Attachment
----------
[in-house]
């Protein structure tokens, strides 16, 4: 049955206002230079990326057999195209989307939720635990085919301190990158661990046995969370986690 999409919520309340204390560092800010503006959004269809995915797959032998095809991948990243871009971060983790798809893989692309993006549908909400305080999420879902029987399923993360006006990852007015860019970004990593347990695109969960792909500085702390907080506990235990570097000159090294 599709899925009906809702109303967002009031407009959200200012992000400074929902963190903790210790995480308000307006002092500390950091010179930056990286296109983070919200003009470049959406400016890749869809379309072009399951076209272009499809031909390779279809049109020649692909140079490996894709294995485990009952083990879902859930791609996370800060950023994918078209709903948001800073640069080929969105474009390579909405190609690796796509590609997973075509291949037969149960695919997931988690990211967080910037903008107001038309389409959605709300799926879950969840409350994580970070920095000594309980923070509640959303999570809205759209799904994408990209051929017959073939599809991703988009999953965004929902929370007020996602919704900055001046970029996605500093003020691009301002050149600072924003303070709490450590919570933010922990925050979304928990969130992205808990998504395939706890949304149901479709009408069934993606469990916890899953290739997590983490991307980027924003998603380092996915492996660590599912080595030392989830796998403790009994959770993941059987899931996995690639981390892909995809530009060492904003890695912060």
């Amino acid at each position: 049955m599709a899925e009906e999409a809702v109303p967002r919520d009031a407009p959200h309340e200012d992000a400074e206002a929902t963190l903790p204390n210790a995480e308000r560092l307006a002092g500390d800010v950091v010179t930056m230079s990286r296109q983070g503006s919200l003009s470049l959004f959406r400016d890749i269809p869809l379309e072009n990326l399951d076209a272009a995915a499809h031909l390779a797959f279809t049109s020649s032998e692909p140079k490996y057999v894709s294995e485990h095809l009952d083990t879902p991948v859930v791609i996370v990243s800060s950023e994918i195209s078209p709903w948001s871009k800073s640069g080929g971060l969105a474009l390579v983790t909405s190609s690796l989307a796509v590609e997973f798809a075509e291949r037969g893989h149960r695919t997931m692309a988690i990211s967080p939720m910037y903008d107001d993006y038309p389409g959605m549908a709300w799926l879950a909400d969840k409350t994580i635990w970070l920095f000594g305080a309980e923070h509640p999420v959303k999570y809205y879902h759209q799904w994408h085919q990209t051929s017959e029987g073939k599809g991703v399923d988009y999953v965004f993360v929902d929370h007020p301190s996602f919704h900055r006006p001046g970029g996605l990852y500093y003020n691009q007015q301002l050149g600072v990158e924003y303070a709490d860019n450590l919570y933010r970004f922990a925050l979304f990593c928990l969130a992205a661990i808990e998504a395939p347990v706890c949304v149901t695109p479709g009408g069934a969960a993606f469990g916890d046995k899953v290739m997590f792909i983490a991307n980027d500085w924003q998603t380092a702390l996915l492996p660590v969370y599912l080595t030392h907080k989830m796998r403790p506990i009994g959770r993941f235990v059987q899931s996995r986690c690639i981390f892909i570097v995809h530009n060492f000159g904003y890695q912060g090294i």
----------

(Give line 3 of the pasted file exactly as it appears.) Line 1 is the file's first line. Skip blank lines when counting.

């Amino acid at each position: 049955m599709a899925e009906e999409a809702v109303p967002r919520d009031a407009p959200h309340e200012d992000a400074e206002a929902t963190l903790p204390n210790a995480e308000r560092l307006a002092g500390d800010v950091v010179t930056m230079s990286r296109q983070g503006s919200l003009s470049l959004f959406r400016d890749i269809p869809l379309e072009n990326l399951d076209a272009a995915a499809h031909l390779a797959f279809t049109s020649s032998e692909p140079k490996y057999v894709s294995e485990h095809l009952d083990t879902p991948v859930v791609i996370v990243s800060s950023e994918i195209s078209p709903w948001s871009k800073s640069g080929g971060l969105a474009l390579v983790t909405s190609s690796l989307a796509v590609e997973f798809a075509e291949r037969g893989h149960r695919t997931m692309a988690i990211s967080p939720m910037y903008d107001d993006y038309p389409g959605m549908a709300w799926l879950a909400d969840k409350t994580i635990w970070l920095f000594g305080a309980e923070h509640p999420v959303k999570y809205y879902h759209q799904w994408h085919q990209t051929s017959e029987g073939k599809g991703v399923d988009y999953v965004f993360v929902d929370h007020p301190s996602f919704h900055r006006p001046g970029g996605l990852y500093y003020n691009q007015q301002l050149g600072v990158e924003y303070a709490d860019n450590l919570y933010r970004f922990a925050l979304f990593c928990l969130a992205a661990i808990e998504a395939p347990v706890c949304v149901t695109p479709g009408g069934a969960a993606f469990g916890d046995k899953v290739m997590f792909i983490a991307n980027d500085w924003q998603t380092a702390l996915l492996p660590v969370y599912l080595t030392h907080k989830m796998r403790p506990i009994g959770r993941f235990v059987q899931s996995r986690c690639i981390f892909i570097v995809h530009n060492f000159g904003y890695q912060g090294i």